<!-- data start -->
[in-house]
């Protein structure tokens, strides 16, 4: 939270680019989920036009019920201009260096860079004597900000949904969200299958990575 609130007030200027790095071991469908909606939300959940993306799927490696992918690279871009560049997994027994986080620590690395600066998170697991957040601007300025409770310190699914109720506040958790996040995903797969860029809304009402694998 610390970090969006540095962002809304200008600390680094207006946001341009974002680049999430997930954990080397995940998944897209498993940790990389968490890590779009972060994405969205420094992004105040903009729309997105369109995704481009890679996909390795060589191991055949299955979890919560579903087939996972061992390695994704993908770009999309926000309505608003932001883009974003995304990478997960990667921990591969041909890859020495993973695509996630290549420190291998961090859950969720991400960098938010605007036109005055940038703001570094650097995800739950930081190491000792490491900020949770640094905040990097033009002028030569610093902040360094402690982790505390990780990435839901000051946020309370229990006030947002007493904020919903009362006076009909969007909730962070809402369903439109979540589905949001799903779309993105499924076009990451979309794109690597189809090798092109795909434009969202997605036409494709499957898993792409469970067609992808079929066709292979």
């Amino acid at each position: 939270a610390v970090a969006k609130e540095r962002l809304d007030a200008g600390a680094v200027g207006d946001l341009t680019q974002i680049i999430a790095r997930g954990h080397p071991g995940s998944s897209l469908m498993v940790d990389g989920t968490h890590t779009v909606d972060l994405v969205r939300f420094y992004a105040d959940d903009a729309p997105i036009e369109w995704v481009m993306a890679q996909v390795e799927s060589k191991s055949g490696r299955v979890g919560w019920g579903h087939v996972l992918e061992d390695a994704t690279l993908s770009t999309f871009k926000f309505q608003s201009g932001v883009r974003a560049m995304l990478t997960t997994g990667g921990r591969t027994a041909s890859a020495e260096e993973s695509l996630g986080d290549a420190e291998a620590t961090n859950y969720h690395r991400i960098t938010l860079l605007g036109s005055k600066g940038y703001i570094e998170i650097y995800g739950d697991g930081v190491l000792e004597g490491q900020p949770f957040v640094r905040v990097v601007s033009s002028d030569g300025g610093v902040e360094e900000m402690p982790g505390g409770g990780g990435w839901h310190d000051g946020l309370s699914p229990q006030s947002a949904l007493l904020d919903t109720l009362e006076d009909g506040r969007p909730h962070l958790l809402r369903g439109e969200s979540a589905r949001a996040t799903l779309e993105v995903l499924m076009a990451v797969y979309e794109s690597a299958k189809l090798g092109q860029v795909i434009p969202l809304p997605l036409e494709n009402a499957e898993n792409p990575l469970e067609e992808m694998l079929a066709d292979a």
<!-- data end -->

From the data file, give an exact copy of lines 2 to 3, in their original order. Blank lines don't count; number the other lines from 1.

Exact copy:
């Protein structure tokens, strides 16, 4: 939270680019989920036009019920201009260096860079004597900000949904969200299958990575 609130007030200027790095071991469908909606939300959940993306799927490696992918690279871009560049997994027994986080620590690395600066998170697991957040601007300025409770310190699914109720506040958790996040995903797969860029809304009402694998 610390970090969006540095962002809304200008600390680094207006946001341009974002680049999430997930954990080397995940998944897209498993940790990389968490890590779009972060994405969205420094992004105040903009729309997105369109995704481009890679996909390795060589191991055949299955979890919560579903087939996972061992390695994704993908770009999309926000309505608003932001883009974003995304990478997960990667921990591969041909890859020495993973695509996630290549420190291998961090859950969720991400960098938010605007036109005055940038703001570094650097995800739950930081190491000792490491900020949770640094905040990097033009002028030569610093902040360094402690982790505390990780990435839901000051946020309370229990006030947002007493904020919903009362006076009909969007909730962070809402369903439109979540589905949001799903779309993105499924076009990451979309794109690597189809090798092109795909434009969202997605036409494709499957898993792409469970067609992808079929066709292979």
């Amino acid at each position: 939270a610390v970090a969006k609130e540095r962002l809304d007030a200008g600390a680094v200027g207006d946001l341009t680019q974002i680049i999430a790095r997930g954990h080397p071991g995940s998944s897209l469908m498993v940790d990389g989920t968490h890590t779009v909606d972060l994405v969205r939300f420094y992004a105040d959940d903009a729309p997105i036009e369109w995704v481009m993306a890679q996909v390795e799927s060589k191991s055949g490696r299955v979890g919560w019920g579903h087939v996972l992918e061992d390695a994704t690279l993908s770009t999309f871009k926000f309505q608003s201009g932001v883009r974003a560049m995304l990478t997960t997994g990667g921990r591969t027994a041909s890859a020495e260096e993973s695509l996630g986080d290549a420190e291998a620590t961090n859950y969720h690395r991400i960098t938010l860079l605007g036109s005055k600066g940038y703001i570094e998170i650097y995800g739950d697991g930081v190491l000792e004597g490491q900020p949770f957040v640094r905040v990097v601007s033009s002028d030569g300025g610093v902040e360094e900000m402690p982790g505390g409770g990780g990435w839901h310190d000051g946020l309370s699914p229990q006030s947002a949904l007493l904020d919903t109720l009362e006076d009909g506040r969007p909730h962070l958790l809402r369903g439109e969200s979540a589905r949001a996040t799903l779309e993105v995903l499924m076009a990451v797969y979309e794109s690597a299958k189809l090798g092109q860029v795909i434009p969202l809304p997605l036409e494709n009402a499957e898993n792409p990575l469970e067609e992808m694998l079929a066709d292979a």